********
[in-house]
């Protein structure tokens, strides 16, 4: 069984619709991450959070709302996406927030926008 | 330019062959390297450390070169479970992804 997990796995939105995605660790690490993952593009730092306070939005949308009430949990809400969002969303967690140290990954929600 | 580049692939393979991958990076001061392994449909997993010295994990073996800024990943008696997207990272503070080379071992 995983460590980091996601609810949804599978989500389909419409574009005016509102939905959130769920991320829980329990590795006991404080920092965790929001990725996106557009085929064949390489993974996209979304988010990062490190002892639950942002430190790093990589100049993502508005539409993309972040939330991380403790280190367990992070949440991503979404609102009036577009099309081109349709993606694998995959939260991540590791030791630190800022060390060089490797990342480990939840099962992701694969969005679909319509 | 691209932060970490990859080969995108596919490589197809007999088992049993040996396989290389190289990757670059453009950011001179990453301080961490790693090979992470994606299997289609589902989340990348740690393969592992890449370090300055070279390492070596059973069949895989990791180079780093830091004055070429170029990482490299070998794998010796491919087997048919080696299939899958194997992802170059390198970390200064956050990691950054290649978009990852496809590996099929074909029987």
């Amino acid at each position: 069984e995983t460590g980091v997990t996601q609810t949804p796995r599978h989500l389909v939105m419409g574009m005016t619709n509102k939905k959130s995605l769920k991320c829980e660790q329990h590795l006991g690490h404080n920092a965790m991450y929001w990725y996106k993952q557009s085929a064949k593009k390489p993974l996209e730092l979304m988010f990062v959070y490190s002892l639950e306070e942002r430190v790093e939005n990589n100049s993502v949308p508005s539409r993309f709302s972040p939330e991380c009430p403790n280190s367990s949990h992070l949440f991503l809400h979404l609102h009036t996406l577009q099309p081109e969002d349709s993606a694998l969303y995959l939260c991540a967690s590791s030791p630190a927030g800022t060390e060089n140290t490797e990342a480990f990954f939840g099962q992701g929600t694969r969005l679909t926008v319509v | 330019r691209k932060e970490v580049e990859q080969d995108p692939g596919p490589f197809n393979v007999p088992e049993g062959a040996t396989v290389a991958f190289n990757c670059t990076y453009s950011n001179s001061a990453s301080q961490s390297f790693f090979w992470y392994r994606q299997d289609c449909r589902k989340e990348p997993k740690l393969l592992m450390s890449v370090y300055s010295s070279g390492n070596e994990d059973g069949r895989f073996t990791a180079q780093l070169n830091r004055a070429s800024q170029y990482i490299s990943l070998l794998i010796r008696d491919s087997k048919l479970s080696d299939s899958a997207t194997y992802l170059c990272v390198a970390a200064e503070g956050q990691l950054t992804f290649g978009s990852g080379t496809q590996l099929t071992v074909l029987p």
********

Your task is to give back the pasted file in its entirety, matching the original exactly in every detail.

[in-house]
């Protein structure tokens, strides 16, 4: 069984619709991450959070709302996406927030926008 | 330019062959390297450390070169479970992804 997990796995939105995605660790690490993952593009730092306070939005949308009430949990809400969002969303967690140290990954929600 | 580049692939393979991958990076001061392994449909997993010295994990073996800024990943008696997207990272503070080379071992 995983460590980091996601609810949804599978989500389909419409574009005016509102939905959130769920991320829980329990590795006991404080920092965790929001990725996106557009085929064949390489993974996209979304988010990062490190002892639950942002430190790093990589100049993502508005539409993309972040939330991380403790280190367990992070949440991503979404609102009036577009099309081109349709993606694998995959939260991540590791030791630190800022060390060089490797990342480990939840099962992701694969969005679909319509 | 691209932060970490990859080969995108596919490589197809007999088992049993040996396989290389190289990757670059453009950011001179990453301080961490790693090979992470994606299997289609589902989340990348740690393969592992890449370090300055070279390492070596059973069949895989990791180079780093830091004055070429170029990482490299070998794998010796491919087997048919080696299939899958194997992802170059390198970390200064956050990691950054290649978009990852496809590996099929074909029987």
């Amino acid at each position: 069984e995983t460590g980091v997990t996601q609810t949804p796995r599978h989500l389909v939105m419409g574009m005016t619709n509102k939905k959130s995605l769920k991320c829980e660790q329990h590795l006991g690490h404080n920092a965790m991450y929001w990725y996106k993952q557009s085929a064949k593009k390489p993974l996209e730092l979304m988010f990062v959070y490190s002892l639950e306070e942002r430190v790093e939005n990589n100049s993502v949308p508005s539409r993309f709302s972040p939330e991380c009430p403790n280190s367990s949990h992070l949440f991503l809400h979404l609102h009036t996406l577009q099309p081109e969002d349709s993606a694998l969303y995959l939260c991540a967690s590791s030791p630190a927030g800022t060390e060089n140290t490797e990342a480990f990954f939840g099962q992701g929600t694969r969005l679909t926008v319509v | 330019r691209k932060e970490v580049e990859q080969d995108p692939g596919p490589f197809n393979v007999p088992e049993g062959a040996t396989v290389a991958f190289n990757c670059t990076y453009s950011n001179s001061a990453s301080q961490s390297f790693f090979w992470y392994r994606q299997d289609c449909r589902k989340e990348p997993k740690l393969l592992m450390s890449v370090y300055s010295s070279g390492n070596e994990d059973g069949r895989f073996t990791a180079q780093l070169n830091r004055a070429s800024q170029y990482i490299s990943l070998l794998i010796r008696d491919s087997k048919l479970s080696d299939s899958a997207t194997y992802l170059c990272v390198a970390a200064e503070g956050q990691l950054t992804f290649g978009s990852g080379t496809q590996l099929t071992v074909l029987p």